After seven sessions reinforcing Beskow for lying on the mat following the doorbell, I returned to baseline for three rings (giving no additional cue if she failed to lie down on the mat), and then returned to the intervention. During the three baseline rings, she would often look at the mat and then instead move toward the door and bark.

My criterion for giving Beskow the treat was not absolutely no barking, as I believe that would have been unfeasible initially without also altering the doorbell volume or changing Beskow’s distance from the door. Instead, I treated for the “go to mat” behavior and hoped the barking behavior would reduce in conjunction with it. If this had not occurred, I would have had to alter my approach for this dog and this scenario.

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Training and Transferring the Cue
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The final three sessions were probes. I waited longer than I had between other sessions—both prior to the first of these and in between them. I also did not re-cue the mat behavior if she did not lie down. In this case, she did lie down all three times and was reinforced for doing so.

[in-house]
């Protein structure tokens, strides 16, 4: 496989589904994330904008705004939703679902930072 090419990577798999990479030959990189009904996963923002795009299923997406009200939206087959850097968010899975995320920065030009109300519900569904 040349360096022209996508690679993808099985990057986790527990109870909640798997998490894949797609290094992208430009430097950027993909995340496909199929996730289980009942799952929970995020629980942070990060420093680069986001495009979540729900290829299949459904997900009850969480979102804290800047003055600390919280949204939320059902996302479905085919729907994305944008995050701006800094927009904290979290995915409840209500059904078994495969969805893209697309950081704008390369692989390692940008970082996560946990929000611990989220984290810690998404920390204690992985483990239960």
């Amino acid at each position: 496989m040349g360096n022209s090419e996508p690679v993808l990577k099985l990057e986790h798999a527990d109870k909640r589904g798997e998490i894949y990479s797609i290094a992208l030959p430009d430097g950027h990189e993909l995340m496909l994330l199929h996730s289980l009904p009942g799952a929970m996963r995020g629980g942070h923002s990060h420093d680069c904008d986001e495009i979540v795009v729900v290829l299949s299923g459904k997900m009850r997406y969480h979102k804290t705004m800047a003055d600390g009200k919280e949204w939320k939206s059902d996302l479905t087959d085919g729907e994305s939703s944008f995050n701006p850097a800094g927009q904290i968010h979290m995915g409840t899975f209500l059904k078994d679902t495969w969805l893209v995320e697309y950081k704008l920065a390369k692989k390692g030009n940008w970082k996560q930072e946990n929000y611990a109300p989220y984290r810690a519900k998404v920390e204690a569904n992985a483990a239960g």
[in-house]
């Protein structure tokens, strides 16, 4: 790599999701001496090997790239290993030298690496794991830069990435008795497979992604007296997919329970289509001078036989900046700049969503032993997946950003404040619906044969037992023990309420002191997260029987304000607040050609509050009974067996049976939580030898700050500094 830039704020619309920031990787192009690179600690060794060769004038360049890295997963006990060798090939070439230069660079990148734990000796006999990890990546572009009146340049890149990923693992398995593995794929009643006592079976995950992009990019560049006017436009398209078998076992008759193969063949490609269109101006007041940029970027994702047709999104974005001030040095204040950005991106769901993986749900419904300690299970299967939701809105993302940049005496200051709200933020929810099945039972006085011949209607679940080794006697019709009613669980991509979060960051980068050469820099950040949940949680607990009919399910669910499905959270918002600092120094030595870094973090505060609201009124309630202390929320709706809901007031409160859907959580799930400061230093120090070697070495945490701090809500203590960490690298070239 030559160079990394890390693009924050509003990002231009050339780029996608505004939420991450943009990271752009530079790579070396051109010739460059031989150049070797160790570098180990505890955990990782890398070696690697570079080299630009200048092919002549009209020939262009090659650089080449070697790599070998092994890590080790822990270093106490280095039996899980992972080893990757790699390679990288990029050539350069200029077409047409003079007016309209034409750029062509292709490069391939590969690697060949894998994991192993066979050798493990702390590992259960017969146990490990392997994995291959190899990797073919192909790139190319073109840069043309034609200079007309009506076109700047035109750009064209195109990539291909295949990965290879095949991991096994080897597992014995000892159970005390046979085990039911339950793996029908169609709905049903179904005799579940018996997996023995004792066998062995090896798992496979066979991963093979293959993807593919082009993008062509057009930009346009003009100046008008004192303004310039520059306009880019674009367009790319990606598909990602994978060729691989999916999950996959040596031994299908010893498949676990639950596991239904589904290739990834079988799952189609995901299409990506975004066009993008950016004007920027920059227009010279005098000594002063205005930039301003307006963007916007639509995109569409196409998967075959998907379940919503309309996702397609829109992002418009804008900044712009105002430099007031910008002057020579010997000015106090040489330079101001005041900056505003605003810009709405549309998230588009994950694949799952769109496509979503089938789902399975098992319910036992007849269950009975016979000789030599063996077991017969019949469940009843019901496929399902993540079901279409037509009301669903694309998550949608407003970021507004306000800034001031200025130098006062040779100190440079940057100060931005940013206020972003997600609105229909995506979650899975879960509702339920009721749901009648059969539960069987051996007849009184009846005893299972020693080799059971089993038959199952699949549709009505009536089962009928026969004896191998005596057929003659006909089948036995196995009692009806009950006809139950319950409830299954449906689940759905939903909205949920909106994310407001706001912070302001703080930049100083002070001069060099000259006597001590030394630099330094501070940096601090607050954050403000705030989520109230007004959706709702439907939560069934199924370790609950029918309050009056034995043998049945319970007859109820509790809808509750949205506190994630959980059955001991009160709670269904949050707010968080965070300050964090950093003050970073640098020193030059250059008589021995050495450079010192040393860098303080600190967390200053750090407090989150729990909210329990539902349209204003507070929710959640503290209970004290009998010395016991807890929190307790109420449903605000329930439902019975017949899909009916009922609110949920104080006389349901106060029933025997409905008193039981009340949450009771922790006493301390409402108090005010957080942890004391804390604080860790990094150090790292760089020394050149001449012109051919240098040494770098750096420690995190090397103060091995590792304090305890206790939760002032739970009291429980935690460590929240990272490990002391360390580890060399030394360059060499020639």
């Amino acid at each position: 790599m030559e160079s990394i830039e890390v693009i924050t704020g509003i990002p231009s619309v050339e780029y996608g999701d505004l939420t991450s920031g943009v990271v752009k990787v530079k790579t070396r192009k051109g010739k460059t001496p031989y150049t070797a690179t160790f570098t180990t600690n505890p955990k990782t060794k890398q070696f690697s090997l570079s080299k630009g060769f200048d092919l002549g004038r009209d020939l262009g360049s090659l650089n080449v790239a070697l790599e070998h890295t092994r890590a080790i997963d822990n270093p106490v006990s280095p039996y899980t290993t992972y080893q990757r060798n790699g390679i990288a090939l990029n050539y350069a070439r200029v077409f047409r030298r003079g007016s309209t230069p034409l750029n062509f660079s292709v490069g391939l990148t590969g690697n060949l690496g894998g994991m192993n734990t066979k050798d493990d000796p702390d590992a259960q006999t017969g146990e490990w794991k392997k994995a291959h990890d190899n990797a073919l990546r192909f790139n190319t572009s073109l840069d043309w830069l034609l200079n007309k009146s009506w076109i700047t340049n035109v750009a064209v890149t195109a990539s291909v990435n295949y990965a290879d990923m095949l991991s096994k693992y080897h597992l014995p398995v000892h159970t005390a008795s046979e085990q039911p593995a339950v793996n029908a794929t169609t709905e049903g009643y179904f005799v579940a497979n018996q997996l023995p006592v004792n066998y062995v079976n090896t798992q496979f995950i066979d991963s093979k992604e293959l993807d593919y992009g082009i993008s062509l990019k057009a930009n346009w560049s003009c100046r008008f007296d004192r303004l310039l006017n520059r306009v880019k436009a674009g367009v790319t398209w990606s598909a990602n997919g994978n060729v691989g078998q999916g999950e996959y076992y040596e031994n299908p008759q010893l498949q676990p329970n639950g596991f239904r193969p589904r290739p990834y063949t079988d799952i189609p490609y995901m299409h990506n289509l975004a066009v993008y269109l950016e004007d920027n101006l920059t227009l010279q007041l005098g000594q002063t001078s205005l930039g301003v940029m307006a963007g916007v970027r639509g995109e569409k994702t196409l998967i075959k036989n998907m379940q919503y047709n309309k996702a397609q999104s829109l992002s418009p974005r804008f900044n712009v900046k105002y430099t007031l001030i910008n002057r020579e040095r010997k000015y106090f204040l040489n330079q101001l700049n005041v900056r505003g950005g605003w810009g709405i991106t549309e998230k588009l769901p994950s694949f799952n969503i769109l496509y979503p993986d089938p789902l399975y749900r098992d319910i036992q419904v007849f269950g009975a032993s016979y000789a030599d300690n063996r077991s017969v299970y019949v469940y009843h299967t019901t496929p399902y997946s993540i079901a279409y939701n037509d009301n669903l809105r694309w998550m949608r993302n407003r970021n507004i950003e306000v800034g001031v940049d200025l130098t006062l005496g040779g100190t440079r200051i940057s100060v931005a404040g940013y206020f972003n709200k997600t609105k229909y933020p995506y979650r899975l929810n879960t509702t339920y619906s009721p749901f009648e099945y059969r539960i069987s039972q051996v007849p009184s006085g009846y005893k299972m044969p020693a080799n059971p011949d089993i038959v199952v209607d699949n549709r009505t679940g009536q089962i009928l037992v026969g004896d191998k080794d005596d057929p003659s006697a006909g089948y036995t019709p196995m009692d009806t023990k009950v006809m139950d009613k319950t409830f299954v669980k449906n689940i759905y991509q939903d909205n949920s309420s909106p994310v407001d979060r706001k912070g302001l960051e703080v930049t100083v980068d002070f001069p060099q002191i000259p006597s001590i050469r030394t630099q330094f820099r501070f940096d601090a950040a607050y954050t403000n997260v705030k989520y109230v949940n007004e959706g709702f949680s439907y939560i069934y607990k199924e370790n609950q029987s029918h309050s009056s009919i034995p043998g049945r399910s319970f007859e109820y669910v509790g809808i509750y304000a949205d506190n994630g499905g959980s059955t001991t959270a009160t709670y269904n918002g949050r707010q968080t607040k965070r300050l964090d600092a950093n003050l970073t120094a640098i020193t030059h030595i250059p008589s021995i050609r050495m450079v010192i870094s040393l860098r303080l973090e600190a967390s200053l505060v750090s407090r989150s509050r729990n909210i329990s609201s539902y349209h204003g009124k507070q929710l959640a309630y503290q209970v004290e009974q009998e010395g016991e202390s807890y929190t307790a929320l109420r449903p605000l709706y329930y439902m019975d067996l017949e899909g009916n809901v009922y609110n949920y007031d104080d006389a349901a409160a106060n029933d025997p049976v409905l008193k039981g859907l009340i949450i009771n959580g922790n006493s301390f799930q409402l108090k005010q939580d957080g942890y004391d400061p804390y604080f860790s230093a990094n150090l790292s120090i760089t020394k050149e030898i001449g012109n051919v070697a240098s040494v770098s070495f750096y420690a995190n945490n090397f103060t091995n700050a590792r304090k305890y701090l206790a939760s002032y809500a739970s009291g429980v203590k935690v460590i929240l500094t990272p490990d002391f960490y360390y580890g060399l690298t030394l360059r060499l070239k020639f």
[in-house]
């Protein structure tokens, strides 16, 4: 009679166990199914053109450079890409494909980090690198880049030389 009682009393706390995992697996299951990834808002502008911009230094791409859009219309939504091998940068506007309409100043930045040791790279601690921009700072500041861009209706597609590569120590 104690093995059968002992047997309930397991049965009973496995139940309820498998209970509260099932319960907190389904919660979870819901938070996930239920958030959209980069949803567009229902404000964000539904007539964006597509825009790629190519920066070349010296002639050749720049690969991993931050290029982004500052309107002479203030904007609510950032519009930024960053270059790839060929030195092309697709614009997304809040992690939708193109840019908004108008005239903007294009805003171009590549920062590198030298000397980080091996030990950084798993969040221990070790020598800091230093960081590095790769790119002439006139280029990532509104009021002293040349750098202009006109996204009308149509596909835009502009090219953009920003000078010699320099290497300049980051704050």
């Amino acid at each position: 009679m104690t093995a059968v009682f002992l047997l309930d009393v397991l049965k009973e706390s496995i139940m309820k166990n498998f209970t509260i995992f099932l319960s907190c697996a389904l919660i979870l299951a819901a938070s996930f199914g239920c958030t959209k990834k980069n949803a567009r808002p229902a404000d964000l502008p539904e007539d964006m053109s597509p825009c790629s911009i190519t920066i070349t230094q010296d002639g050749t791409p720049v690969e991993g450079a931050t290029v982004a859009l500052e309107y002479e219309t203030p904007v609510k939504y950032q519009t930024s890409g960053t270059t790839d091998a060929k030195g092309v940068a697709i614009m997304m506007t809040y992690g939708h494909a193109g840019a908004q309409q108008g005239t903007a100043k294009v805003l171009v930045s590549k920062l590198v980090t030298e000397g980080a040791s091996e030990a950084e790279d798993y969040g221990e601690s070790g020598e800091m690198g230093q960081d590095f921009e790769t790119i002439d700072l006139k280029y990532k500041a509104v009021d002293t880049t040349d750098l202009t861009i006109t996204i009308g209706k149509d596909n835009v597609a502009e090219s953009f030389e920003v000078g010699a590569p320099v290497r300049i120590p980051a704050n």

The next step in this intervention would be to add people to the outside of the door—both strangers and friends. As trainers and behavior consultants it is always tempting to try and “clump” these antecedents and the behaviors that follow them together, to try to get results faster and (presumably) satisfy a client. That isn’t always a good thing. With a dog that was as entrenched at barking at the doorbell as Beskow was, heaping on the antecedents to her door barking and charging behavior would have been a recipe for inconsistent behavior change and client frustration. Simplifying what we were looking for allowed for very clear improvement, and has given Beskow a much higher chance of success when we up the ante with new antecedents in the future. The science is there, and if we can use it successfully to break these behaviors down we can use the information to more clearly implement these behavior change procedures.

Adria Karlsson is an applied behavior analyst and Certified Dog Behavior Consultant.  She works primarily with dogs but also with the occasional bonus cat through her company, Dog Willing, in Cambridge, Massachusetts. You can reach her via her website, www.dogwillingma.com, or by email, adria@dogwillingma.com.

Download Beskow Barking Data (PDF)